The Last Picture Show
Donald Cammell committed suicide after Hollywood ruined his final film. Now, at last, the director's cut of Wild Side has come to London
Donald Cammell's singular approach to film-making frequently brought him into conflict with studios. So when, in 1996, he committed suicide in a manner that horribly mirrored Mick Jagger's death-by-gunshot in Performance - which Cammell himself had codirected - some saw it as the act of a man crushed by a movie industry more interested in making money than art. It looked like they had a point. Cammell's final film, Wild Side, had been wrecked by its American producers Nu Image.
But the Edinburgh born painter turned filmmaker had suffered from depression for years, and often spoke about killing himself. "He always knew that he would die by his own hands," insist China Kong, "and he was very aware of his work being continued after his demise and planned accordingly." Now Wild Side has been resurrected as arguably the most fully-fledged Donald Cammell film since Performance.
Based on a short story by Kong called The Grey Area, Wild Side was intended as an intense and funny exploration of power, sex, identity and love. It involves a crooked financier (Christopher Walken), his wife (Joan Chen), a banker/hooker (Anne Heche) and an undercover cop (Steven Bauer). But Nu Image stripped the film of its subtlety, humour and of Cammell's signature touches, turning it into an almost surreal travesty of what he had envisaged.
Cammell was probably naïve to hook up with a production company best known for cheap exploitation movies. But, says Kong, he was introduced to Nu Image by Elie Cohn, with whom he had worked on the unmade film Jericho. Nu Image was also familiar with Cammell's work, and appeared to like Kong's script. So he had no reason to think his relationship with the production company might become so turbulent.
The relationship quickly turned sour. First, the company tried to prevent the casting of the then relatively unknown Anne Heche as Chen's lover. Then they questioned Cammell's working methods, sparking a battle of wills between him and Cohn. When Cammell delivered his rough cut, the producers were horrified. They fired off a memo ordering the film's editor Frank Mazzola to remove all flashbacks, flash-forwards and jump cuts. They then sacked him, and recut Wild Side themselves. When NU Image's version of Wild Side eventually surfaced as a sleazy erotic thriller, Mazzola says he was so horrified he "literally experienced a primal scream".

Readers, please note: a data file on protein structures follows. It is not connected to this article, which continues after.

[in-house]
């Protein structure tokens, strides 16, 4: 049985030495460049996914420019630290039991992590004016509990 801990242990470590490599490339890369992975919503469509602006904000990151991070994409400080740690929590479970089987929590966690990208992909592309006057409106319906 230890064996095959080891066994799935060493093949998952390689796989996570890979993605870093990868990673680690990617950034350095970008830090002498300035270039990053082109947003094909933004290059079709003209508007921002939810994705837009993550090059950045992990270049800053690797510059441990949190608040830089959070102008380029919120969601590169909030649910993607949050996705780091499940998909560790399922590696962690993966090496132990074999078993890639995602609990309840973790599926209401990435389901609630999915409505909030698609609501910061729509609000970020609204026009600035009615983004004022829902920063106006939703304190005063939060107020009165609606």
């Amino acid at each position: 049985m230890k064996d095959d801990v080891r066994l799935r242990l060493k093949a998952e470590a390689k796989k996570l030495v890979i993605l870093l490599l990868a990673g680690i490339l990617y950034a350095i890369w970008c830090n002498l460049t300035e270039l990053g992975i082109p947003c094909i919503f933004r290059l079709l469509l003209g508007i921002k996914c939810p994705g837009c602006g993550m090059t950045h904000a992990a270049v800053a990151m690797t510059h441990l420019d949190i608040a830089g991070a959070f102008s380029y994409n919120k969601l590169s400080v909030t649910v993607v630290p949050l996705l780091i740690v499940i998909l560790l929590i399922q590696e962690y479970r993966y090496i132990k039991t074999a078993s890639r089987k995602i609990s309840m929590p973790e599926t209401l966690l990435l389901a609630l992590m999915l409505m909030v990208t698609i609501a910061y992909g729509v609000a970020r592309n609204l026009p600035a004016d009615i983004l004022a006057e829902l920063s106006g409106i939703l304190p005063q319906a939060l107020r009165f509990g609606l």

"They said Donald's version was a disaster," says Kong. "They thought Chris Walken was too weird and too homoerotic and they basically cut him out. Their interest in the women at that time was obvious - they put in loads of footage of Chen and Heche in bed that had nothing to do with anything. Donald was disgusted."
The battle over Wild Side might have ended there were it not for Hamish McAlpine, head of Metro Tartan distributors in London. McAlpine successfully negotiated with Nu Image for the UK rights to Wild Side, and gave Mazzola an opportunity to reconstruct the film. Using a video cut prepared by Cammell as a template, and working from various different sources of footage, the editor set about what must rank as one of the most intricate and thorough restoration jobs in cinema history.
The "director's cut" of Wild Side was screened at the Edinburgh International Film Festival last year. Cammell's stylistic and thematic fingerprints are all over this new version, while a reinstated mentor/pupil relationship between the Walken and Heche characters reflects Cammell and Kong's own relationship. It was Cammell who encouraged his young wife to start writing, perhaps, as she now reflects, as part of his "master plan".
"It is like he ensured that his own story would be written, and he was very aware that he wanted me to write it," she says.
In an eerily apposite coda that blurs the line between life and art, the last script Cammell and Kong wrote together, Thirty-Three, was about a man who hires a writer to write about him. Kong and McAlpine now intend to produce the final work together. And the continued interest in Cammell means that his other unproduced screenplays - including one about a traumatised Gulf War veteran (The Cull) and another about the American bank robber Machine Gun Kelly - are now being prepared.
After a career mired in frustration, it seems, Donald Cammell just might have the last laugh after all.
Source: Evening Standard 22/06/2000
Article written by Tom Dewe Matthews